In a world grappling with the imminent challenges of climate change, the European Union (EU) is boldly leading the way with a robust set of climate laws and regulations. These laws are not just limited to environmental sectors but are set to impact businesses across the board, making it imperative for companies to adapt and align their legal contracts with these new expectations. In this blog post, we'll delve into the key insights from the recent developments in the climate business space that shed light on the EU's groundbreaking climate laws and explore how companies can transition smoothly into this new landscape, and more specifically, through their contracts.The European Climate Law, an integral part of the European Green Deal, has set a remarkable precedent. It binds the EU to the legally binding target of achieving climate neutrality by 20501. This monumental legislation also includes an interim goal of reducing net greenhouse gas emissions by at least 55% by 2030, compared to 1990 levels. But what sets it apart is its ambition to integrate climate goals into every facet of EU policies, ensuring that the entire society plays a part in this transition.
The main objectives of the Regulation are:
- “To reduce greenhouse gas emissions within the European Union, after deduction of removals, by at least 55% by 2030 compared to 1990 levels;”
- “To limit the contribution of net removals to the Union 2030 climate target to 225 million tonnes of CO2 equivalent;”
- “To achieve climate neutrality in the European Union by 2050, i.e. to reduce greenhouse gas emissions to zero by 2050;”
- “To establish a system allowing the European Commission to monitor and review the progress in legislative work aimed at counteracting climate change, including the assessment of Union and national measures;”
- “To establish a European Scientific Advisory Board on Climate Change that will (i) provide independent scientific advice and (ii) report on Union measures, climate targets and indicative greenhouse gas budgets, as well as their consistency with the European Climate Law and international obligations of the European Union under the Paris Agreement.”
The corporate sector is at the forefront of these changes. Energy production and use, responsible for 75% of EU greenhouse gas emissions are undergoing transformation. Companies are encouraged to renovate buildings, improve energy efficiency, transition to greener transportation options, shift to a circular-economy model by recycling and reusing materials, and consider offsetting measures to compensate for emissions. Reining in this new era of climate regulation begs the question of how businesses can successfully navigate these new climate laws in the context of legal contracts. Companies should take the following steps to ensure a smooth transition.
- Legal Compliance Audits: Start with a comprehensive legal compliance audit. Evaluate your existing contractual obligations and identify areas that need adjustment to align with the new climate laws.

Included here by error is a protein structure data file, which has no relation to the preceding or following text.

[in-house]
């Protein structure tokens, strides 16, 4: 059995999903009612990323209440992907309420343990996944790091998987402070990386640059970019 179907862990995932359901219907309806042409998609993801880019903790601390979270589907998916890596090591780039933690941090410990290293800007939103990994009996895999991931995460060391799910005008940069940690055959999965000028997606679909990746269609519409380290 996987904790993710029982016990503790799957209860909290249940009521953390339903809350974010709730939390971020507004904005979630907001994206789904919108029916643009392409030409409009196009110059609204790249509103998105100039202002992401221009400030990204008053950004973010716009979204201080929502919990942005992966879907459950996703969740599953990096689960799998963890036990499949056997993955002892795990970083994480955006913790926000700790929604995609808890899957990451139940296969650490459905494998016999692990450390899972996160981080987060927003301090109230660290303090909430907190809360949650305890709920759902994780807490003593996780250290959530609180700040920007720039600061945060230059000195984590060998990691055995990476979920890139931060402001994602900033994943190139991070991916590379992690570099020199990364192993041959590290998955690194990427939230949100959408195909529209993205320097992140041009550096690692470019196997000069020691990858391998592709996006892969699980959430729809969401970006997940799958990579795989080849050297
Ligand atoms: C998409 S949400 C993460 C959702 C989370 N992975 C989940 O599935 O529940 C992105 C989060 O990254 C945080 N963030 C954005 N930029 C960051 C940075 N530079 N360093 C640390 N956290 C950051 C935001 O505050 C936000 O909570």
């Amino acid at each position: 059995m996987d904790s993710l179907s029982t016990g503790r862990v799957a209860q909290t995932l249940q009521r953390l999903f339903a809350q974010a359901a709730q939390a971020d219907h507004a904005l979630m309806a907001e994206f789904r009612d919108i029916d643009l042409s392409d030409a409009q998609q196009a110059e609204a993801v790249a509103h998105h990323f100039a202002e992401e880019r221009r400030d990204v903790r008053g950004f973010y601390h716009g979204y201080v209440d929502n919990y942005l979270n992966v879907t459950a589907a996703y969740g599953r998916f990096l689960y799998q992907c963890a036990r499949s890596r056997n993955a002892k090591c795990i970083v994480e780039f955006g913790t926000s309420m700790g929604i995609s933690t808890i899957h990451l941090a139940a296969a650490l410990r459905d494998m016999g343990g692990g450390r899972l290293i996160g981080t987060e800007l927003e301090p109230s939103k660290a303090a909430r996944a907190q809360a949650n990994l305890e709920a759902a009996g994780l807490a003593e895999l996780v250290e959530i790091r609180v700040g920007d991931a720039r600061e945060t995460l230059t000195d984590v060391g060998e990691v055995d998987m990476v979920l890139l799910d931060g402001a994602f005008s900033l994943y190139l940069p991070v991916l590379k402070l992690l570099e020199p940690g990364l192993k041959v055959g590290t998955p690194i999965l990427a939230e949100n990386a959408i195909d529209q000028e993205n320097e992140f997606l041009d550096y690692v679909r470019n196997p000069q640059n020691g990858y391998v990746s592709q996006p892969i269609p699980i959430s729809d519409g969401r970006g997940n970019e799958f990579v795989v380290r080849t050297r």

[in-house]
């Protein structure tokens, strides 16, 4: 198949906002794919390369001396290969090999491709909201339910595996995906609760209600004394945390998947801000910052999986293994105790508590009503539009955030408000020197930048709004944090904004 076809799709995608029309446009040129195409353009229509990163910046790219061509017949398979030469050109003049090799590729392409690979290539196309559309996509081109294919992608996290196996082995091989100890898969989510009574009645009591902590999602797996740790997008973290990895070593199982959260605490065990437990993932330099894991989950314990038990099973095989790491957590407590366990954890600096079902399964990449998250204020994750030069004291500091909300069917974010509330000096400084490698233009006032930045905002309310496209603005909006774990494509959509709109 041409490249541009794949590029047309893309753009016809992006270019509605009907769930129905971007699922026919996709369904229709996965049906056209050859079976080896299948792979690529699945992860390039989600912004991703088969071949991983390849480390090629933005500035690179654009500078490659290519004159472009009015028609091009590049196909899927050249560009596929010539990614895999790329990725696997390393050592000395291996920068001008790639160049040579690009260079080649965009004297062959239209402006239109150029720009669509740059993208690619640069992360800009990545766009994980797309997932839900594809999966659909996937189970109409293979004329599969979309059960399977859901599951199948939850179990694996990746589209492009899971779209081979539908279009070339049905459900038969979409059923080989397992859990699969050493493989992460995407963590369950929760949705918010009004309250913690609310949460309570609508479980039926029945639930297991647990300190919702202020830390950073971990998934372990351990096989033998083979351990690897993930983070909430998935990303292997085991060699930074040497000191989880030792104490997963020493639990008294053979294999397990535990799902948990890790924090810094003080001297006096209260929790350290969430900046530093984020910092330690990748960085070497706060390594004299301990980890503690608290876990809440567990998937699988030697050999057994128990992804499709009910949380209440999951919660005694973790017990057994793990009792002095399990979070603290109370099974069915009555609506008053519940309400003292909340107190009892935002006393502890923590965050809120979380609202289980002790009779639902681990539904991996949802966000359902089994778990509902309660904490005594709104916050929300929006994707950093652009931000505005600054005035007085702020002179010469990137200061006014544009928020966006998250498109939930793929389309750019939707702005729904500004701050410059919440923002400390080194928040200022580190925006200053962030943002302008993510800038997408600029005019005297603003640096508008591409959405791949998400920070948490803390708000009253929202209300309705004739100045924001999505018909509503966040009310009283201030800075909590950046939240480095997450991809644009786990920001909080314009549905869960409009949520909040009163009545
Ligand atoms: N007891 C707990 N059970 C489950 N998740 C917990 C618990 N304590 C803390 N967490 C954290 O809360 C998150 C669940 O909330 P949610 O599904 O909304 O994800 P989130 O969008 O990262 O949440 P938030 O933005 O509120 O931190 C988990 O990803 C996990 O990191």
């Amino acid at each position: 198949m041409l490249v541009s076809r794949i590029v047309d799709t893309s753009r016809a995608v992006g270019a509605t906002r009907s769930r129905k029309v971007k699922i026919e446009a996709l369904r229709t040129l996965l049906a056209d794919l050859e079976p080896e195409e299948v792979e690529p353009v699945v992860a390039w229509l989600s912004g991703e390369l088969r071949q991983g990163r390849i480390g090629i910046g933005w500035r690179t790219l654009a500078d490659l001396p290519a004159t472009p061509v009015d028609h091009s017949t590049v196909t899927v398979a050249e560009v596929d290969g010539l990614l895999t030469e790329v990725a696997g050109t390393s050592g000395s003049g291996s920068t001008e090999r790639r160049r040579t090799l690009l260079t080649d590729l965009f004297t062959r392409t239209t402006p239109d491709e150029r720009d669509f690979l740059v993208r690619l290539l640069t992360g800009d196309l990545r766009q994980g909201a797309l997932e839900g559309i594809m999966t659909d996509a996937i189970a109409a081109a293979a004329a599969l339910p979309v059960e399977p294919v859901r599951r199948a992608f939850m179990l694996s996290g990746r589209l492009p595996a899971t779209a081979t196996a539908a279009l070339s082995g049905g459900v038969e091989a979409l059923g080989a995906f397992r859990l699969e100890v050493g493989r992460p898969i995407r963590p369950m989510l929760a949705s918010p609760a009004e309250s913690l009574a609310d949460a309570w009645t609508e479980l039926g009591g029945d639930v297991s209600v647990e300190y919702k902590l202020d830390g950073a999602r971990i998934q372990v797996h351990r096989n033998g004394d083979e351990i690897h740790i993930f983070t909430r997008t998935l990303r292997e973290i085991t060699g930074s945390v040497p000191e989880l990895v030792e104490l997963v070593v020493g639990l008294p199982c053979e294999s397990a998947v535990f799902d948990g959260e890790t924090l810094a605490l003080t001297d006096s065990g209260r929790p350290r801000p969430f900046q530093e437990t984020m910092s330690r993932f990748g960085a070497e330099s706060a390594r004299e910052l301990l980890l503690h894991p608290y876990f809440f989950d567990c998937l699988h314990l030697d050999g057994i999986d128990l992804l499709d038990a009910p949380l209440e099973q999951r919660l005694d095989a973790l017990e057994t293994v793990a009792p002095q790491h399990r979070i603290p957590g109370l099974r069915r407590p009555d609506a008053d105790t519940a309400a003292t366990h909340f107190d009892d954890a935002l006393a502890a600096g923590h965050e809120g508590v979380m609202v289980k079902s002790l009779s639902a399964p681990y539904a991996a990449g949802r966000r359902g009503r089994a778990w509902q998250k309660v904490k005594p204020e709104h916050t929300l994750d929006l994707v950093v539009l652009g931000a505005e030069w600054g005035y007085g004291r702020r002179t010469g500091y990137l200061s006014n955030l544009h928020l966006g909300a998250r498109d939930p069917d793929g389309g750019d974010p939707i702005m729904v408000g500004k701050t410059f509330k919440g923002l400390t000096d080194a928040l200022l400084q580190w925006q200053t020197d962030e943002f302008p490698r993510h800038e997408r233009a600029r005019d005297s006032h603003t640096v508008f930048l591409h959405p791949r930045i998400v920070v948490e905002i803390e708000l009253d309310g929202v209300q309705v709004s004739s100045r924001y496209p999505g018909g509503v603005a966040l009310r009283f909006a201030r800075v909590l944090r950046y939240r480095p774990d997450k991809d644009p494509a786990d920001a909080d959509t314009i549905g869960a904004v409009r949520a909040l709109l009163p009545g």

- Contractual Provisions: Review and revise your current contracts. Integrate environmental sustainability clauses, clearly articulating your commitment to reducing emissions, adopting green technologies, and complying with the EU's climate targets.
- Transparency: Enhance transparency within contracts. Clearly outline climate-related commitments, reporting requirements, and mechanisms for dispute resolution.
- Supply Chain Assessment: Assess the impact of climate regulations on your entire supply chain. Ensure that your suppliers and partners are also aligned with the new expectations.
In conclusion, the EU's new climate laws and regulations are ushering in a transformative era for businesses. By proactively adjusting legal contracts to align with climate goals, companies can not only comply with the law but also play a vital role in shaping a greener and more sustainable future. This is where Advocat comes in. With our user-friendly platform businesses can easily insert sustainability clauses into their contracts, ensuring that environmental considerations are woven into their agreements. Example of commonly used climate clauses include requiring the use of green energy in supply chains, promoting regenerative farming in pasturage agreements, and integrating environmental targets in limited partnership agreements.3 The Chancery Lane Project provides numerous case studies showing how these clauses have been implemented – highlighting their use by public organizations such as the Environment Agency and New Zealand Green Investment Finance, as well as companies and law firms.Furthermore, Advocat offers environmental evaluations of contracts, allowing companies to assess the ecological impact of their agreements. By leveraging Advocat's tools, companies are empowered to embrace the changes driven by the EU's climate regulations. They can make sustainability an integral part of their business operations and contractual commitments. By doing so, these businesses become active contributors to addressing the pressing climate challenges of our time. In essence, Advocat facilitates the transition towards a more eco-conscious and responsible corporate landscape, where businesses actively participate in building a sustainable future."